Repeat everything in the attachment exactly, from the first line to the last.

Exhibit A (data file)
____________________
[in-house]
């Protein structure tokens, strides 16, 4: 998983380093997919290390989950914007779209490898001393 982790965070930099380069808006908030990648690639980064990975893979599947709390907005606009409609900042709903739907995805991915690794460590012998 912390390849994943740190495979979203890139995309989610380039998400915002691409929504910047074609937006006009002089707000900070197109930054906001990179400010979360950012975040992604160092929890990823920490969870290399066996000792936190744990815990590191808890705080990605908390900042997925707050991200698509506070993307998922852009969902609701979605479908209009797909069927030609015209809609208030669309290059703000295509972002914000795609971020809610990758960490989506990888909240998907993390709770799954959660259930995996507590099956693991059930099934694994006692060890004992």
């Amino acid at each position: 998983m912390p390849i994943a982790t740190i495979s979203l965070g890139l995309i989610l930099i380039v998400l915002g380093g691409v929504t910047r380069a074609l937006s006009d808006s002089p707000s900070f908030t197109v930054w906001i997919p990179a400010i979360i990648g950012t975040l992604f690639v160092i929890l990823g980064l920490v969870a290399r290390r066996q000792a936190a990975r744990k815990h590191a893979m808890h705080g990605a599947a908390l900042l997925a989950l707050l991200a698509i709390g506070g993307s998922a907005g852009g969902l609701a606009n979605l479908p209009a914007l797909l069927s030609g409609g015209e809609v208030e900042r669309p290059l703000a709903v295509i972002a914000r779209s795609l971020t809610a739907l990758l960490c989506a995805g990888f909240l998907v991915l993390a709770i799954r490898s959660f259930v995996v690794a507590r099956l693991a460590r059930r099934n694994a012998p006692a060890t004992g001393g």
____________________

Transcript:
[in-house]
């Protein structure tokens, strides 16, 4: 998983380093997919290390989950914007779209490898001393 982790965070930099380069808006908030990648690639980064990975893979599947709390907005606009409609900042709903739907995805991915690794460590012998 912390390849994943740190495979979203890139995309989610380039998400915002691409929504910047074609937006006009002089707000900070197109930054906001990179400010979360950012975040992604160092929890990823920490969870290399066996000792936190744990815990590191808890705080990605908390900042997925707050991200698509506070993307998922852009969902609701979605479908209009797909069927030609015209809609208030669309290059703000295509972002914000795609971020809610990758960490989506990888909240998907993390709770799954959660259930995996507590099956693991059930099934694994006692060890004992």
């Amino acid at each position: 998983m912390p390849i994943a982790t740190i495979s979203l965070g890139l995309i989610l930099i380039v998400l915002g380093g691409v929504t910047r380069a074609l937006s006009d808006s002089p707000s900070f908030t197109v930054w906001i997919p990179a400010i979360i990648g950012t975040l992604f690639v160092i929890l990823g980064l920490v969870a290399r290390r066996q000792a936190a990975r744990k815990h590191a893979m808890h705080g990605a599947a908390l900042l997925a989950l707050l991200a698509i709390g506070g993307s998922a907005g852009g969902l609701a606009n979605l479908p209009a914007l797909l069927s030609g409609g015209e809609v208030e900042r669309p290059l703000a709903v295509i972002a914000r779209s795609l971020t809610a739907l990758l960490c989506a995805g990888f909240l998907v991915l993390a709770i799954r490898s959660f259930v995996v690794a507590r099956l693991a460590r059930r099934n694994a012998p006692a060890t004992g001393g």